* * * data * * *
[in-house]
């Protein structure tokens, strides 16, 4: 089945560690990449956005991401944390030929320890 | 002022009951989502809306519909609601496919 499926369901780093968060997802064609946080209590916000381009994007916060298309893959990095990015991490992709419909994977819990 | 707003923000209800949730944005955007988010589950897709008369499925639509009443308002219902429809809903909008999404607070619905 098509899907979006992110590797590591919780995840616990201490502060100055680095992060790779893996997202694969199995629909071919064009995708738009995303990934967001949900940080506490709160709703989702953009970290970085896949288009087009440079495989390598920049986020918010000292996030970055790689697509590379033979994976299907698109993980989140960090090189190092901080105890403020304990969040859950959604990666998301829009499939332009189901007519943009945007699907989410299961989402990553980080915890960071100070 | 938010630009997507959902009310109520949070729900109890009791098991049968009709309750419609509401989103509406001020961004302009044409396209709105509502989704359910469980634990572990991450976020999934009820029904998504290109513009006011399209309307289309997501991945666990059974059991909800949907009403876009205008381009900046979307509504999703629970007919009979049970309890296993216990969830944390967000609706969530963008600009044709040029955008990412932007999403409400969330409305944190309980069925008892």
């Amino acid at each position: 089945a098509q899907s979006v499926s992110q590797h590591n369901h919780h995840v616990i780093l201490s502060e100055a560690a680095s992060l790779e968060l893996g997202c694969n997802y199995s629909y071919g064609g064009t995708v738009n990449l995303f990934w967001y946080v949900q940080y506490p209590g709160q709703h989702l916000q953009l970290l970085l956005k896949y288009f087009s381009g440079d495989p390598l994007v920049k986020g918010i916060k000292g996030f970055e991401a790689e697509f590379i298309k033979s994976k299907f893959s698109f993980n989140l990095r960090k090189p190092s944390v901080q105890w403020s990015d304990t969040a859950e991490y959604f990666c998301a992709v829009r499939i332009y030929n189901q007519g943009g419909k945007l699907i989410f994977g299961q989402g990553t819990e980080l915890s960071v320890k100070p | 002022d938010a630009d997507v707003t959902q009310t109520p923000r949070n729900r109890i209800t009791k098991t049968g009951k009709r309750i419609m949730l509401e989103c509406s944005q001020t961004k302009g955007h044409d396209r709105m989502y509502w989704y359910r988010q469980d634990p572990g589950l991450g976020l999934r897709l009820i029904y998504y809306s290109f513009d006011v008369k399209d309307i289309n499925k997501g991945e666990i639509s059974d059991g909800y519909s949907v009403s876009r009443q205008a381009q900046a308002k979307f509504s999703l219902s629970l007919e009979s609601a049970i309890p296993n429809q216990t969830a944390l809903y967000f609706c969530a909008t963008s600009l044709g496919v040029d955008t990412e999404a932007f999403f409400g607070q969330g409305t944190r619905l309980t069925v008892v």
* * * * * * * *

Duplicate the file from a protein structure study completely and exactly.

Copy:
[in-house]
């Protein structure tokens, strides 16, 4: 089945560690990449956005991401944390030929320890 | 002022009951989502809306519909609601496919 499926369901780093968060997802064609946080209590916000381009994007916060298309893959990095990015991490992709419909994977819990 | 707003923000209800949730944005955007988010589950897709008369499925639509009443308002219902429809809903909008999404607070619905 098509899907979006992110590797590591919780995840616990201490502060100055680095992060790779893996997202694969199995629909071919064009995708738009995303990934967001949900940080506490709160709703989702953009970290970085896949288009087009440079495989390598920049986020918010000292996030970055790689697509590379033979994976299907698109993980989140960090090189190092901080105890403020304990969040859950959604990666998301829009499939332009189901007519943009945007699907989410299961989402990553980080915890960071100070 | 938010630009997507959902009310109520949070729900109890009791098991049968009709309750419609509401989103509406001020961004302009044409396209709105509502989704359910469980634990572990991450976020999934009820029904998504290109513009006011399209309307289309997501991945666990059974059991909800949907009403876009205008381009900046979307509504999703629970007919009979049970309890296993216990969830944390967000609706969530963008600009044709040029955008990412932007999403409400969330409305944190309980069925008892």
């Amino acid at each position: 089945a098509q899907s979006v499926s992110q590797h590591n369901h919780h995840v616990i780093l201490s502060e100055a560690a680095s992060l790779e968060l893996g997202c694969n997802y199995s629909y071919g064609g064009t995708v738009n990449l995303f990934w967001y946080v949900q940080y506490p209590g709160q709703h989702l916000q953009l970290l970085l956005k896949y288009f087009s381009g440079d495989p390598l994007v920049k986020g918010i916060k000292g996030f970055e991401a790689e697509f590379i298309k033979s994976k299907f893959s698109f993980n989140l990095r960090k090189p190092s944390v901080q105890w403020s990015d304990t969040a859950e991490y959604f990666c998301a992709v829009r499939i332009y030929n189901q007519g943009g419909k945007l699907i989410f994977g299961q989402g990553t819990e980080l915890s960071v320890k100070p | 002022d938010a630009d997507v707003t959902q009310t109520p923000r949070n729900r109890i209800t009791k098991t049968g009951k009709r309750i419609m949730l509401e989103c509406s944005q001020t961004k302009g955007h044409d396209r709105m989502y509502w989704y359910r988010q469980d634990p572990g589950l991450g976020l999934r897709l009820i029904y998504y809306s290109f513009d006011v008369k399209d309307i289309n499925k997501g991945e666990i639509s059974d059991g909800y519909s949907v009403s876009r009443q205008a381009q900046a308002k979307f509504s999703l219902s629970l007919e009979s609601a049970i309890p296993n429809q216990t969830a944390l809903y967000f609706c969530a909008t963008s600009l044709g496919v040029d955008t990412e999404a932007f999403f409400g607070q969330g409305t944190r619905l309980t069925v008892v």